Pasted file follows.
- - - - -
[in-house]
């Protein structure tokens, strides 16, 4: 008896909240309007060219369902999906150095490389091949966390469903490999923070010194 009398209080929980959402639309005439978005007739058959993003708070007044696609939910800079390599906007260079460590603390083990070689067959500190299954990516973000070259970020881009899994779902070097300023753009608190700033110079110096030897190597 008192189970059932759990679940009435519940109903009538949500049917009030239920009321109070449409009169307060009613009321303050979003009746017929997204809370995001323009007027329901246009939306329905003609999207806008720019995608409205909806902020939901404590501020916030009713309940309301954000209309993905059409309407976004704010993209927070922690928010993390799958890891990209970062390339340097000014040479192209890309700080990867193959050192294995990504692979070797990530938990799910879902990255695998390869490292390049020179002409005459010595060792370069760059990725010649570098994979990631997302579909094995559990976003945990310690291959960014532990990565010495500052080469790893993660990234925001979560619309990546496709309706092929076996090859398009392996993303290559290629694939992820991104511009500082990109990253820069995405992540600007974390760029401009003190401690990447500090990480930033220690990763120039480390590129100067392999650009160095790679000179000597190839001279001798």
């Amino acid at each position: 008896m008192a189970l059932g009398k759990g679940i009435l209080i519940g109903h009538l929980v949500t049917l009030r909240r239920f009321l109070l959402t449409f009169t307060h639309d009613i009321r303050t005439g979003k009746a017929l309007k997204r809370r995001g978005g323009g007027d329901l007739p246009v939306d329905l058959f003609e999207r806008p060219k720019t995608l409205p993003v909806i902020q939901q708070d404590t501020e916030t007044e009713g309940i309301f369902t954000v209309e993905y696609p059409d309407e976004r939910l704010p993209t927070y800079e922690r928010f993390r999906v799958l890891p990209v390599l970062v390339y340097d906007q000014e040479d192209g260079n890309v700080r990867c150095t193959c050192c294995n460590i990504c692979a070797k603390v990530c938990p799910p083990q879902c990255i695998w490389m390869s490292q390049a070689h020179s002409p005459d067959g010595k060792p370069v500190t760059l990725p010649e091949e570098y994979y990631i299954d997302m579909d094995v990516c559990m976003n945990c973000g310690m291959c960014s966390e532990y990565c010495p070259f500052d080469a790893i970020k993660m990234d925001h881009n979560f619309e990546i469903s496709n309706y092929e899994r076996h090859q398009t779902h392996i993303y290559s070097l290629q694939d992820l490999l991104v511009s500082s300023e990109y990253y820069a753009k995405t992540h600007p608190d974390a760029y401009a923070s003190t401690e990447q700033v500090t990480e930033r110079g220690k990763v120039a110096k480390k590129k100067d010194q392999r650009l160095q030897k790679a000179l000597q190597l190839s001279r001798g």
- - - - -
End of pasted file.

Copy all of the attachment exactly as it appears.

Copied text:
[in-house]
């Protein structure tokens, strides 16, 4: 008896909240309007060219369902999906150095490389091949966390469903490999923070010194 009398209080929980959402639309005439978005007739058959993003708070007044696609939910800079390599906007260079460590603390083990070689067959500190299954990516973000070259970020881009899994779902070097300023753009608190700033110079110096030897190597 008192189970059932759990679940009435519940109903009538949500049917009030239920009321109070449409009169307060009613009321303050979003009746017929997204809370995001323009007027329901246009939306329905003609999207806008720019995608409205909806902020939901404590501020916030009713309940309301954000209309993905059409309407976004704010993209927070922690928010993390799958890891990209970062390339340097000014040479192209890309700080990867193959050192294995990504692979070797990530938990799910879902990255695998390869490292390049020179002409005459010595060792370069760059990725010649570098994979990631997302579909094995559990976003945990310690291959960014532990990565010495500052080469790893993660990234925001979560619309990546496709309706092929076996090859398009392996993303290559290629694939992820991104511009500082990109990253820069995405992540600007974390760029401009003190401690990447500090990480930033220690990763120039480390590129100067392999650009160095790679000179000597190839001279001798």
């Amino acid at each position: 008896m008192a189970l059932g009398k759990g679940i009435l209080i519940g109903h009538l929980v949500t049917l009030r909240r239920f009321l109070l959402t449409f009169t307060h639309d009613i009321r303050t005439g979003k009746a017929l309007k997204r809370r995001g978005g323009g007027d329901l007739p246009v939306d329905l058959f003609e999207r806008p060219k720019t995608l409205p993003v909806i902020q939901q708070d404590t501020e916030t007044e009713g309940i309301f369902t954000v209309e993905y696609p059409d309407e976004r939910l704010p993209t927070y800079e922690r928010f993390r999906v799958l890891p990209v390599l970062v390339y340097d906007q000014e040479d192209g260079n890309v700080r990867c150095t193959c050192c294995n460590i990504c692979a070797k603390v990530c938990p799910p083990q879902c990255i695998w490389m390869s490292q390049a070689h020179s002409p005459d067959g010595k060792p370069v500190t760059l990725p010649e091949e570098y994979y990631i299954d997302m579909d094995v990516c559990m976003n945990c973000g310690m291959c960014s966390e532990y990565c010495p070259f500052d080469a790893i970020k993660m990234d925001h881009n979560f619309e990546i469903s496709n309706y092929e899994r076996h090859q398009t779902h392996i993303y290559s070097l290629q694939d992820l490999l991104v511009s500082s300023e990109y990253y820069a753009k995405t992540h600007p608190d974390a760029y401009a923070s003190t401690e990447q700033v500090t990480e930033r110079g220690k990763v120039a110096k480390k590129k100067d010194q392999r650009l160095q030897k790679a000179l000597q190597l190839s001279r001798g």